You can call me a ‘previvor’
By Clarissa De La Paz
My dad died of breast cancer. Yes, my dad had stage 4 breast cancer when he was 50 years old. I almost always have to repeat this during medical checkups or when I tell friends this story because breast cancer in men is a rare disease. Less than one percent of all breast cancers occur in men. Since then, I have had this fear of breast cancer.
I had my annual executive checkup in August 2020. I was feeling perfectly fine, it was just another run-of-the-mill routine. On Aug. 31, however, my results came back and I found out that I had two lumps in my left breast. “You have a left breast complicated cyst and solid nodule that are probably benign. In order to establish the nature of the lesions more conclusively, you should consult a breast specialist for further evaluation,” I was told.
My lifelong fear overwhelmed me and before acting logically, I broke down into tears. After letting it all out, I did the most logical thing and called up a few breast specialist clinics. I booked the one who could accommodate me the following day. Until the appointment, my mind was clouded, I couldn’t be bothered with anything else. I couldn’t wait for the next day.
The breast specialist, now my doctor and breast surgeon, recommended a biopsy and a genetic test, given my family history. The test would determine if I carried the BRCA mutation. “Whether or not you’ve ever had breast cancer, knowing that you have a BRCA mutation means that you are at much greater risk of developing breast and possibly ovarian cancer in the future,” I was told.
Time is of the essence so we scheduled my biopsy the soonest my doctor was available which was the following week (Sept. 9) while the genetic test, I took the day after my consultation (Sept. 2). Worrying about my lumps was one thing, waiting for test results was another. Cue in sleepless nights and random breakdowns.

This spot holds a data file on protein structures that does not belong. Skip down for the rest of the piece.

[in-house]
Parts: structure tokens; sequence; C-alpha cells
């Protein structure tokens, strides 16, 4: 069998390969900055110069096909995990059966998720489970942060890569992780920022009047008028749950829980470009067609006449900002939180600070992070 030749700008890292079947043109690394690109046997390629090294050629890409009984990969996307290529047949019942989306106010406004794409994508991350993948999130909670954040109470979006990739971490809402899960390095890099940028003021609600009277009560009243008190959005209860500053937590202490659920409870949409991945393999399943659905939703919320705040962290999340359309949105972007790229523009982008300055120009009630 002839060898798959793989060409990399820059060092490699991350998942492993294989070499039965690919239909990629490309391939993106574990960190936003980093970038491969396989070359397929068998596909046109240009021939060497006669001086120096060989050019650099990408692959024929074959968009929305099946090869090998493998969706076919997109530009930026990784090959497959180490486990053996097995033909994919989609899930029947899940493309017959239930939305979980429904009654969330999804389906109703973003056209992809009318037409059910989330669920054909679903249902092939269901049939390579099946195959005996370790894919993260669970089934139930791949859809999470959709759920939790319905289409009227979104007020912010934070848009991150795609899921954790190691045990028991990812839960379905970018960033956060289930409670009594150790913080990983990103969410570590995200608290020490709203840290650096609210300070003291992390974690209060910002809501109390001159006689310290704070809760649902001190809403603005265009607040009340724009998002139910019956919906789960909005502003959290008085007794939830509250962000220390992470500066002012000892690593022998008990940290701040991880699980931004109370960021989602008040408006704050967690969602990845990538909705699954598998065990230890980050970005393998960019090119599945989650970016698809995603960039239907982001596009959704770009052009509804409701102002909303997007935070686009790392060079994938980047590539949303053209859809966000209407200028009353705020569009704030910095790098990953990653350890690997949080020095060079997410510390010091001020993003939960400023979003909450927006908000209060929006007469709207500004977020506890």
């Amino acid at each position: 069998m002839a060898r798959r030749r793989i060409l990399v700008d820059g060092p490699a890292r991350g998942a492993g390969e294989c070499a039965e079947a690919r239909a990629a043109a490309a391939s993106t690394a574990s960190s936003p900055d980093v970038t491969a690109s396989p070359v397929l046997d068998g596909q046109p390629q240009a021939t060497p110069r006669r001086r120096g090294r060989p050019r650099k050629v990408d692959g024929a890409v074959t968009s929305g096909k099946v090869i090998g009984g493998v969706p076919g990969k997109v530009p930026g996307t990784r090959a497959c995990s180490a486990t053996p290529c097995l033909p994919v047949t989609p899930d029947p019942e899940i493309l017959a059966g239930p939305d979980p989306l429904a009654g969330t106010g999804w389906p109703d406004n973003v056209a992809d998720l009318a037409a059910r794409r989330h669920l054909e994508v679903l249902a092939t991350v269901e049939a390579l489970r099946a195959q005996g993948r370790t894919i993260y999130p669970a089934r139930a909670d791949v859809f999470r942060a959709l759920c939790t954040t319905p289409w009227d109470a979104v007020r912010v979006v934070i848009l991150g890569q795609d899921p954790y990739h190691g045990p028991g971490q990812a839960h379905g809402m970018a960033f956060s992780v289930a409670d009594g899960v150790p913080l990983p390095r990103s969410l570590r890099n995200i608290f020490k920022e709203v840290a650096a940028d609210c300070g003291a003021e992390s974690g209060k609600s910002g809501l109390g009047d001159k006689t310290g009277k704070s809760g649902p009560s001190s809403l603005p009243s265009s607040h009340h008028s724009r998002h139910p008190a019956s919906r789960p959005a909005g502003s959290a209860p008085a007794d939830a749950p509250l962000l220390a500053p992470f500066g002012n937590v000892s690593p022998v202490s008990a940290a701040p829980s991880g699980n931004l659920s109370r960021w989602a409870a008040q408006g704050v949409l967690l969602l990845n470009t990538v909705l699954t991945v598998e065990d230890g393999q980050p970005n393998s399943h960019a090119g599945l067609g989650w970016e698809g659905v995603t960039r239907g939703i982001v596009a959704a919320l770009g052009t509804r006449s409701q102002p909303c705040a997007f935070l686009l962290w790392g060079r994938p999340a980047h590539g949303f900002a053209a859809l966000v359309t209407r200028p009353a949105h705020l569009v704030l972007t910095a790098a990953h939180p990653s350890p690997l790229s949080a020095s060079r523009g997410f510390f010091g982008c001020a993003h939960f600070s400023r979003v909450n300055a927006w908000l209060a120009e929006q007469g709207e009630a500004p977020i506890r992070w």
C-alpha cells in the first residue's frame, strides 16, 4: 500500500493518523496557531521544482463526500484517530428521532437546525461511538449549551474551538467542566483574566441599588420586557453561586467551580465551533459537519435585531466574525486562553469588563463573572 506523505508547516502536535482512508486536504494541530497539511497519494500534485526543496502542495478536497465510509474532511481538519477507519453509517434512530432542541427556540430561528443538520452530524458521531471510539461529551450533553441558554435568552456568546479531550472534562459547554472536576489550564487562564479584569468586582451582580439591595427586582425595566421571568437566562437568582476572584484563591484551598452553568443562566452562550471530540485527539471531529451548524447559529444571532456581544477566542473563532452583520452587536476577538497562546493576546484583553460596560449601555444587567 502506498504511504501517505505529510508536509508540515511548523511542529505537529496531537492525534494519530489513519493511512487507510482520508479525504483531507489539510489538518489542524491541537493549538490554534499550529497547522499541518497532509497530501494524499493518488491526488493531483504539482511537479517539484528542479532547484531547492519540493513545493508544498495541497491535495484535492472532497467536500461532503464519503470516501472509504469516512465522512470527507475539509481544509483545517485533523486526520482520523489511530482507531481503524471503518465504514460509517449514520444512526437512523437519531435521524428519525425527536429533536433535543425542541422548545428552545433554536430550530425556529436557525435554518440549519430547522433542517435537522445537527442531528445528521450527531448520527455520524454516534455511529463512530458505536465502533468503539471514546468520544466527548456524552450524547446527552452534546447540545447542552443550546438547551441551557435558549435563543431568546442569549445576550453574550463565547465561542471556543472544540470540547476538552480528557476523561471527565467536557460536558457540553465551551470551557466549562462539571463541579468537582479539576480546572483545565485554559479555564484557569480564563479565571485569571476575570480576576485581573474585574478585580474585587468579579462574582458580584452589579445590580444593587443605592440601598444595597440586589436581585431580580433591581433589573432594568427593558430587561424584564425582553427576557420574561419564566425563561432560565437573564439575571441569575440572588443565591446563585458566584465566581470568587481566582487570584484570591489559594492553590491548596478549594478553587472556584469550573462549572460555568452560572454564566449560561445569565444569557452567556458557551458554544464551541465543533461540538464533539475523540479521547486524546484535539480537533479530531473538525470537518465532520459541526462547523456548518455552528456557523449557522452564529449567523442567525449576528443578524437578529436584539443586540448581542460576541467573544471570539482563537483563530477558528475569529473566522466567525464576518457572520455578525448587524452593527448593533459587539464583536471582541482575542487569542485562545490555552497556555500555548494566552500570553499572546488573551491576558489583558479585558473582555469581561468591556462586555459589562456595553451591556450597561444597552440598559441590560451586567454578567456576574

I received both the results of my genetic test and biopsy within the same week, which happened to be the week leading to my 38th birthday. My genetic test results came Sept.14 while my biopsy results came Sept.17, one day before my birthday.
Good news: the biopsy results came out benign! Whew!
(I’ve never celebrated my birthday as much as I did in this one, truly celebrating life. It was a happy birthday indeed.)
Bad news: I tested positive for BRCA1.
“Females with a pathogenic BRCA1 variant have approximately 40 to 87 percent lifetime risk of breast cancer. The lifetime risk for ovarian, fallopian tube, or peritoneal cancer is 16 to59 percent,” I was told.
I now have two options: early detection or risk reduction. Early detection means clinical scans every six to 12 months, i.e., mammogram, breast MRI, transvaginal ultrasound. Risk reduction, on the other hand, entails preventive mastectomy and oophorectomy, i.e., surgery to remove breasts, ovaries, and fallopian tubes. Breathe.
It was indeed a long and serious discussion with the genetic counselor and another similar discussion with my breast surgeon. How do I even put into words my thoughts and feelings during those sessions?
My doctor said the biopsy coming out benign is buying me time to make a decision. She acknowledged that it was a lot to take in and suggested for me to take a break first and think about my next steps. She said to see her after three months, which was around December.
I didn’t really take a break as my everyday thoughts revolved around breast and ovarian cancer. The logical me would like to research more about this but doing research added to my anxiety and I found myself once again overwhelmed with emotions. I talked about it with family and friends and while the women voted unanimously for risk reduction, of course, it was easier said than done. Also, discussing this with Miko, my husband, was so much more intense and emotional.
As my next appointment neared, I had to make a decision. There’s always a thousand thoughts, a million what-ifs running in my mind. They were overwhelming and hard to digest. Again, there was the logical list of pros and cons but what really made an impact were the small remarks that would surface when I opened up to people. My therapist said, “You are not your body parts. Your womanhood is not defined by your female body parts.” One friend said, “I’d choose risk reduction if I had kids. I’d choose risk reduction even if I didn’t have kids.” Another friend said, “Your kids don’t see you as mommy with boobs and ovaries. You’re just mommy. They just want to be with mommy.”